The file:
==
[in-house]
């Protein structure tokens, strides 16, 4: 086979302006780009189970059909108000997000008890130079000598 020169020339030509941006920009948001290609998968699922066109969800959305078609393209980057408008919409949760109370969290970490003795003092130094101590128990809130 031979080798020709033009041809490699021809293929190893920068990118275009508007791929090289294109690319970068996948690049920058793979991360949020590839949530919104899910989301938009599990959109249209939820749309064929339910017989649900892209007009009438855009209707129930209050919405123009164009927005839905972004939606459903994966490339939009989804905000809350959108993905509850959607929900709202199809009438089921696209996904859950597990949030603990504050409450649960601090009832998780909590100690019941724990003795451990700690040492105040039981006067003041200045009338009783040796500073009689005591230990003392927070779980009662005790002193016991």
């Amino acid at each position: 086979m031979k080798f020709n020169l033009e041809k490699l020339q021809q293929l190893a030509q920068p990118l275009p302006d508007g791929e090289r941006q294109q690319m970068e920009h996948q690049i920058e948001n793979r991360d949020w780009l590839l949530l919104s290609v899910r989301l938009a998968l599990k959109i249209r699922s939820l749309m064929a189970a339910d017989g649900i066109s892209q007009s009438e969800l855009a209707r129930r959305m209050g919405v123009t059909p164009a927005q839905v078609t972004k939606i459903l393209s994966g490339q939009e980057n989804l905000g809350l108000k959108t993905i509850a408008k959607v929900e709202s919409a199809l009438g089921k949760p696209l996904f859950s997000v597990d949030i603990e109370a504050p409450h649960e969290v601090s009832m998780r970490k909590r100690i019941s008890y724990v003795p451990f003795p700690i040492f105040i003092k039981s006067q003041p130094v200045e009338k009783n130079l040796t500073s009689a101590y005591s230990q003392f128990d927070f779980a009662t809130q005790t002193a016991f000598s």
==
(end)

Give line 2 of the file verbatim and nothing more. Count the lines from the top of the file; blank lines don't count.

């Protein structure tokens, strides 16, 4: 086979302006780009189970059909108000997000008890130079000598 020169020339030509941006920009948001290609998968699922066109969800959305078609393209980057408008919409949760109370969290970490003795003092130094101590128990809130 031979080798020709033009041809490699021809293929190893920068990118275009508007791929090289294109690319970068996948690049920058793979991360949020590839949530919104899910989301938009599990959109249209939820749309064929339910017989649900892209007009009438855009209707129930209050919405123009164009927005839905972004939606459903994966490339939009989804905000809350959108993905509850959607929900709202199809009438089921696209996904859950597990949030603990504050409450649960601090009832998780909590100690019941724990003795451990700690040492105040039981006067003041200045009338009783040796500073009689005591230990003392927070779980009662005790002193016991």